AT THE end of each summer Italian business leaders, politicians and journalists mingle with foreign guests at the Ambrosetti Forum in the Villa d’Este by the shores of the lovely Lake Como. This year, the breezes off the lake carried something not scented in almost a decade: a whiff of optimism about the Italian economy.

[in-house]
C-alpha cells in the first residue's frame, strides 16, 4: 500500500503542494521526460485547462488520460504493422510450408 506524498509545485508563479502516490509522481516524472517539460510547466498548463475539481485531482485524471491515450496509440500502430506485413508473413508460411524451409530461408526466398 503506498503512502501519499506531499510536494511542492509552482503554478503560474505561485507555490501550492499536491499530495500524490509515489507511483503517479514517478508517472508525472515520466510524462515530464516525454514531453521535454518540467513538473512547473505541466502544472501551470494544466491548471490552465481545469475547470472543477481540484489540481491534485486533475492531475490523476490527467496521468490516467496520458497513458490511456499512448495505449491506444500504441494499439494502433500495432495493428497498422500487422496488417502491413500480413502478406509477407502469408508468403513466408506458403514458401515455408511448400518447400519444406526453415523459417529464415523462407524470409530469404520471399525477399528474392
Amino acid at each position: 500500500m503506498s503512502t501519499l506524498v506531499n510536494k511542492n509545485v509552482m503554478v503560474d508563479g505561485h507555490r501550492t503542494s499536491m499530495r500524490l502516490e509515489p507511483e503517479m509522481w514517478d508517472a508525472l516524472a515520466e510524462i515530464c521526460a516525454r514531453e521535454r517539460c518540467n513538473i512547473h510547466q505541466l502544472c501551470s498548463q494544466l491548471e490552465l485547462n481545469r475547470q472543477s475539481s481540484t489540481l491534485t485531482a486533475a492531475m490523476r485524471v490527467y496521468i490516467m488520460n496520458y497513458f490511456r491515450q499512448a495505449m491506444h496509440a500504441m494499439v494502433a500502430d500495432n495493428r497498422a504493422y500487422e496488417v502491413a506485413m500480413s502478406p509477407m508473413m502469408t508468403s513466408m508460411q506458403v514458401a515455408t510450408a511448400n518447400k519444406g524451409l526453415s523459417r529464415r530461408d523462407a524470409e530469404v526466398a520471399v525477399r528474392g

GDP in the second quarter was up by an annual 1.5%, and on September 5th the government’s statisticians said that leading indicators pointed to “a reinforcement of the prospects for growth”. The previous week, they had sounded a less positive note, reporting that the unemployment rate had risen from 11.2% in June to 11.3% in July. But even that held a kernel of promise. The unemployment rate measures the proportion of jobseekers out of work, and in July some 115,000 Italians became jobseekers. Not all found jobs, which is why the unemployment rate went up. But those who did pushed the total number in work to more than 23m for the first time since 2008….